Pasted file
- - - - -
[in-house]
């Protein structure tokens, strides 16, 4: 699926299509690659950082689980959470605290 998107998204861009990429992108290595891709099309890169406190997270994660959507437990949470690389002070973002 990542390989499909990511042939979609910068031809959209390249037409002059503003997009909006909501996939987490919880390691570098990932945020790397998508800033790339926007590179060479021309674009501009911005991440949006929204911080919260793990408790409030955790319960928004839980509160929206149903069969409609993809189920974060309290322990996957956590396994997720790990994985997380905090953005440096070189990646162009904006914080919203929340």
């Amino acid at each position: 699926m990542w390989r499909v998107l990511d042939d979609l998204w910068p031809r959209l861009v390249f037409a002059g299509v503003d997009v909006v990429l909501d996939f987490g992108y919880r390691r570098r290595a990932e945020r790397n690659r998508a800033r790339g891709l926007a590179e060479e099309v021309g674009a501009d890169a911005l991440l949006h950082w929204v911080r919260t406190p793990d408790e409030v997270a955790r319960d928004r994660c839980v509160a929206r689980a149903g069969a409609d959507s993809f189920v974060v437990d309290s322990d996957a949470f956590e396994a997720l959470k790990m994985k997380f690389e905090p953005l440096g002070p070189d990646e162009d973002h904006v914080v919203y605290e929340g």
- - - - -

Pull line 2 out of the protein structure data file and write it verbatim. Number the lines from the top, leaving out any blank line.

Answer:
């Protein structure tokens, strides 16, 4: 699926299509690659950082689980959470605290 998107998204861009990429992108290595891709099309890169406190997270994660959507437990949470690389002070973002 990542390989499909990511042939979609910068031809959209390249037409002059503003997009909006909501996939987490919880390691570098990932945020790397998508800033790339926007590179060479021309674009501009911005991440949006929204911080919260793990408790409030955790319960928004839980509160929206149903069969409609993809189920974060309290322990996957956590396994997720790990994985997380905090953005440096070189990646162009904006914080919203929340």